Time to act
Harsh Mander deserves our gratitude for bringing our attention to the pitiable condition of the homeless sleeping under the sky during the “harsh unforgiving winter nights” in Delhi streets (“Homeless on a winter night”, January 31). It is deplorable that many opportunist “entrepreneurs” charge a substantial amount from the street dwellers for quilts for one night. Much more condemnable, however, is the government's apathy which has so far not come forward to help them. It is high time that the government built night shelters and provided quilts or blankets without charging for them so that they can sleep in the warmth of the shelter.
The thought-provoking article brings out the harsh realities and challenges faced by the under-privileged in the National capital. The poignant issue of the homeless in Delhi deserves immediate and serious attention by the authorities concerned. Migrants in search of petty work and labourers throng in flocks to Delhi. Though earning meagre salaries they are a part and parcel of the metro life. Delhi has always been a blend of the extremes and contradictions. It is ridiculous that there are business-minded people exploiting even the plight of the poor. At the same time, it is heart-warming to hear of the good samaritans providing whatever they can to help these poor workers. Let such articles be a trigger for fruitful actions than merely being a lip service.
The article sent chills up my spine. We do have a bad social security system which is, predictably, not keeping in line with the need of the hour. We have so many people who are suffering from the problem of excess, so it's only natural that such people should donate some of their material possessions to the needy. Even a normal person is assailed by so many travails and , sometimes, left wondering about the meaning of life. Should a human be subjected to so much suffering and humiliation and die having lived a life like that?
Bane of democracy
This is with reference to P.J. Rao's article “Can we stem the rot?” (January 31). From the corruption viewpoint, India is shining. Though the former President, Abdul Kalam, suggested instituting an independent Commission to tackle the growing menace of corruption in the country, no step has been taken by the government to give effect to the missile man's advice. Corruption is a disease which can be cured provided there is an ever vigilant and vibrant monitoring agency at the national level. There should be no place for corruption in the land of Gandhi. But it has become a ‘legalised' business now unfortunately. To top it all, The Prevention of Corruption Act lacks teeth. The Act should be renamed as ‘Preservation of Corruption Act'! Is not corruption the bane of democracy?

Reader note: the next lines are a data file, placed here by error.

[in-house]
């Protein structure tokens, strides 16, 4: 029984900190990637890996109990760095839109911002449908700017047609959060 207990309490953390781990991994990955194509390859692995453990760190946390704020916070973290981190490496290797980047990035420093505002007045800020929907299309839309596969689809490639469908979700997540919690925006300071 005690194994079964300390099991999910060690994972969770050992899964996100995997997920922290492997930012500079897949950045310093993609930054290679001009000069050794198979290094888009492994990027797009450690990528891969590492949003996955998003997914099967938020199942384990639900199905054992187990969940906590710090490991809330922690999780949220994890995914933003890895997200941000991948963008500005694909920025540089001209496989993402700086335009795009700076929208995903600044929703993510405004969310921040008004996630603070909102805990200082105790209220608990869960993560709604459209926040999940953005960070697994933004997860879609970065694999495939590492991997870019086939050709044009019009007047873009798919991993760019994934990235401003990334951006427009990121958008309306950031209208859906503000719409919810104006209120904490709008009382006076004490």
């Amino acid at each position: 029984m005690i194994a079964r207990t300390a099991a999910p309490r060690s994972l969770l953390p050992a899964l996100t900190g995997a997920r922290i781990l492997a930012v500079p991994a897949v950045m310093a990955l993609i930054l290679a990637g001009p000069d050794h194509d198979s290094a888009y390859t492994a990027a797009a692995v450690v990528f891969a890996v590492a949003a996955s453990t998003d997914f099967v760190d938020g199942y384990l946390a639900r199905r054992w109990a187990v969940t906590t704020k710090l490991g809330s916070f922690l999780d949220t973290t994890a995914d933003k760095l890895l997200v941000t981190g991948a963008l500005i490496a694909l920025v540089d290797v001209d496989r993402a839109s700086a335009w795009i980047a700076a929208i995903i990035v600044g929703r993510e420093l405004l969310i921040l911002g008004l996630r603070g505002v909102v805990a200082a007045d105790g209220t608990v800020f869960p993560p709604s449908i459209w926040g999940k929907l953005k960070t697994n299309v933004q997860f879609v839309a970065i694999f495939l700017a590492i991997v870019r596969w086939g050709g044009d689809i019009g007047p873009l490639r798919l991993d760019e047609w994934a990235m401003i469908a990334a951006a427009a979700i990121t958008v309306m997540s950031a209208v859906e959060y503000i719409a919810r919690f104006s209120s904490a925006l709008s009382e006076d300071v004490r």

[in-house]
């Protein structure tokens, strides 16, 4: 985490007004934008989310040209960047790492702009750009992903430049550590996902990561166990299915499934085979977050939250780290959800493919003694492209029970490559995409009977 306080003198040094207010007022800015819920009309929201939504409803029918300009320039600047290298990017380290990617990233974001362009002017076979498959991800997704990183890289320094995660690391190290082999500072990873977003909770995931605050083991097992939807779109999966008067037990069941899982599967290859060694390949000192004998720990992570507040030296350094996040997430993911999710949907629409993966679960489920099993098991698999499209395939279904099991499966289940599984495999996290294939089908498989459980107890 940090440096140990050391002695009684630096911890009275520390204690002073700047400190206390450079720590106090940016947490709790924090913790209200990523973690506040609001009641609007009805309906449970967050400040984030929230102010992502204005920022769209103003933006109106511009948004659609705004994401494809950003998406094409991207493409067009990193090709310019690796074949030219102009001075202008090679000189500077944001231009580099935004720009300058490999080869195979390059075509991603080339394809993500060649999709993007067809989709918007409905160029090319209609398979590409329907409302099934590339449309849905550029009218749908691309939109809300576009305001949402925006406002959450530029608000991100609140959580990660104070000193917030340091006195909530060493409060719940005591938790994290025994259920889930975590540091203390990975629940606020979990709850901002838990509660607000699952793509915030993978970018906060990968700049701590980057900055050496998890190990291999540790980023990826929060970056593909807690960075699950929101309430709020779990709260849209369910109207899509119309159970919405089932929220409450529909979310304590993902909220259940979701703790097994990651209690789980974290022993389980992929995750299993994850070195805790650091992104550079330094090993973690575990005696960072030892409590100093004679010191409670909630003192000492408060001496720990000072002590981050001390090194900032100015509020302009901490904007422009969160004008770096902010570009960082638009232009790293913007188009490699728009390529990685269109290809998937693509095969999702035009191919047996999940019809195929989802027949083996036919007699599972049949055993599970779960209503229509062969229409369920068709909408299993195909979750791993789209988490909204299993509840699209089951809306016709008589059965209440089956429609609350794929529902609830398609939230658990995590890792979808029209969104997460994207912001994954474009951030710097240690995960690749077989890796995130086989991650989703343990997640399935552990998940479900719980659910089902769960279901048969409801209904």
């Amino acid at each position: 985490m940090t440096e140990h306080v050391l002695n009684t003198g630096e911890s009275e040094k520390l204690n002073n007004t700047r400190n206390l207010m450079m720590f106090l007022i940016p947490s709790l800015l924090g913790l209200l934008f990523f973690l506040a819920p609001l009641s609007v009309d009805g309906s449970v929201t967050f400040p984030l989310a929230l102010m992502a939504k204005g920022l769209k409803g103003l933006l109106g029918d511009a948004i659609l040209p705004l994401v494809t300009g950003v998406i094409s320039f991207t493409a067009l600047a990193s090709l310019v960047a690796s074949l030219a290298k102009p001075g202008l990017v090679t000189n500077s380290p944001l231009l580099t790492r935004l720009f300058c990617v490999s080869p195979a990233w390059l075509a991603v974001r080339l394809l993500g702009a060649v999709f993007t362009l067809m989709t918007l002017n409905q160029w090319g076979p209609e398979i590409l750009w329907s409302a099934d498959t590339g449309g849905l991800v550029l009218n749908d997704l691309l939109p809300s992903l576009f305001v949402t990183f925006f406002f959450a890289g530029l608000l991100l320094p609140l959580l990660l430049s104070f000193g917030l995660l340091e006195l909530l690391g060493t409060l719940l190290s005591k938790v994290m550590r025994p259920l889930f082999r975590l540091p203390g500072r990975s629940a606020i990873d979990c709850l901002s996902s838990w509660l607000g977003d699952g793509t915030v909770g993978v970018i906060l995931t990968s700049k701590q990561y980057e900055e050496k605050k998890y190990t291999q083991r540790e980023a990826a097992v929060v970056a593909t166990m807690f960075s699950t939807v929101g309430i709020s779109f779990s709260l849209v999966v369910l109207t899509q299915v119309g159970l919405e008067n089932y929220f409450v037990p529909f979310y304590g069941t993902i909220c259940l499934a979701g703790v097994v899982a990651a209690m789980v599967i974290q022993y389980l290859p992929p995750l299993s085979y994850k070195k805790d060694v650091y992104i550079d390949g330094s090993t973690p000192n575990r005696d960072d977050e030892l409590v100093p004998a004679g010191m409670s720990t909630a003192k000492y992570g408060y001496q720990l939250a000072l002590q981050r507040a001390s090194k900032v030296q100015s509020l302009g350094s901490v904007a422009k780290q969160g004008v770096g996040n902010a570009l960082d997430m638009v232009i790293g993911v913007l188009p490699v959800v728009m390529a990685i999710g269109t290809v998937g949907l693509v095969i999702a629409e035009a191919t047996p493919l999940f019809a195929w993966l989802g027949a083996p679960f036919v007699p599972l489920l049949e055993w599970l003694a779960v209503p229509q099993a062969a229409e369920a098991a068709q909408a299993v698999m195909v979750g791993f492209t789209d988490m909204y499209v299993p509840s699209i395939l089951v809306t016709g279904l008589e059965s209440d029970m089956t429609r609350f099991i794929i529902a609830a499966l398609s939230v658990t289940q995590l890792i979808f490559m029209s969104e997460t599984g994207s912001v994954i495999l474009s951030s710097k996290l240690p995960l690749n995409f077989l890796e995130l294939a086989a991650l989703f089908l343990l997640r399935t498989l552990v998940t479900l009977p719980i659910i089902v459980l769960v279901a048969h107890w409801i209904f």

Nothing gets done unless the appropriate palms are greased satisfactorily. Can we stem the rot? Definitely. Laws must be made more stringent; any officer possessing wealth disproportionate to his known sources of income should be subjected to harsh legal action and the ill-gotten wealth confiscated. If done without prolonged legal delays, this will be an effective deterrent. Corruption is like cancer, which worms its way into the very fabric of civilised society, nullifying all attempts of progress.
Media and independence
With reference to Sevanti Ninan's “Time for an independent press?”, independence can be defined as a state totally free from all known forms of subjugation. In today's context, several media organisations are springing up solely as business propositions and in order to survive in that climate, they have to free themselves from all principles of freedom and liberty. The rich and influential can never allow media to function with ethical standards. That is what the “cash for coverage” demonstrated in recent times! Today's Indian society is in the vice-like grip of no-holds-barred politicians, film actors, cricket players and corporate giants. There is no doubt that in their presence and postures, the media has been putrefied and petrified indeed.
B.R. Kumar, I.B.(P) S., (Retd)
Former Deputy Director-General,
All India Radio & Doordarshan, Prasar Bharti, South Zone, Chennai
Harsh Kabra's tête-à-tête with Anil Kapoor (“I still feel young”, January 31) made interesting reading. In fact, Anil Kapoor has mellowed from his “Mashall” days and has enriched himself by playing a variety of roles, right from “Pukar” to the recent Oscar-winning “Slumdog Millionnaire”.